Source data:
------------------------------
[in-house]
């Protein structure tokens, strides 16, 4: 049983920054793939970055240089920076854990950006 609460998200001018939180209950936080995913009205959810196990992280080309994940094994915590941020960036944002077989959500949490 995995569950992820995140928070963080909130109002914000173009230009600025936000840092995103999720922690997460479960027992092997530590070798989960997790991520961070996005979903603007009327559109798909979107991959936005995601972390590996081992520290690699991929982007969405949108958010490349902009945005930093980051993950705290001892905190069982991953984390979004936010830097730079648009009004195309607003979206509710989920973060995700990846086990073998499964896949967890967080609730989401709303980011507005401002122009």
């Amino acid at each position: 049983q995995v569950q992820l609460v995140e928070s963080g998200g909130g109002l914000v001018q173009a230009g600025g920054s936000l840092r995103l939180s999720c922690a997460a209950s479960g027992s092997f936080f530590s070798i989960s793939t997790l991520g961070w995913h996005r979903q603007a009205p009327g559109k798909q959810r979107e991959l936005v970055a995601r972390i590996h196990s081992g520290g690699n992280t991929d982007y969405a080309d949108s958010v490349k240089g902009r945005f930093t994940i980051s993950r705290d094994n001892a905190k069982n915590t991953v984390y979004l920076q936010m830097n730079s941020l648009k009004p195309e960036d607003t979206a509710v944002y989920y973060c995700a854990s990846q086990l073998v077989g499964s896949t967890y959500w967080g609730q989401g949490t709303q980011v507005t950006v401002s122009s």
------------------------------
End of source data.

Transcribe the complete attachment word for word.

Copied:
[in-house]
């Protein structure tokens, strides 16, 4: 049983920054793939970055240089920076854990950006 609460998200001018939180209950936080995913009205959810196990992280080309994940094994915590941020960036944002077989959500949490 995995569950992820995140928070963080909130109002914000173009230009600025936000840092995103999720922690997460479960027992092997530590070798989960997790991520961070996005979903603007009327559109798909979107991959936005995601972390590996081992520290690699991929982007969405949108958010490349902009945005930093980051993950705290001892905190069982991953984390979004936010830097730079648009009004195309607003979206509710989920973060995700990846086990073998499964896949967890967080609730989401709303980011507005401002122009």
């Amino acid at each position: 049983q995995v569950q992820l609460v995140e928070s963080g998200g909130g109002l914000v001018q173009a230009g600025g920054s936000l840092r995103l939180s999720c922690a997460a209950s479960g027992s092997f936080f530590s070798i989960s793939t997790l991520g961070w995913h996005r979903q603007a009205p009327g559109k798909q959810r979107e991959l936005v970055a995601r972390i590996h196990s081992g520290g690699n992280t991929d982007y969405a080309d949108s958010v490349k240089g902009r945005f930093t994940i980051s993950r705290d094994n001892a905190k069982n915590t991953v984390y979004l920076q936010m830097n730079s941020l648009k009004p195309e960036d607003t979206a509710v944002y989920y973060c995700a854990s990846q086990l073998v077989g499964s896949t967890y959500w967080g609730q989401g949490t709303q980011v507005t950006v401002s122009s």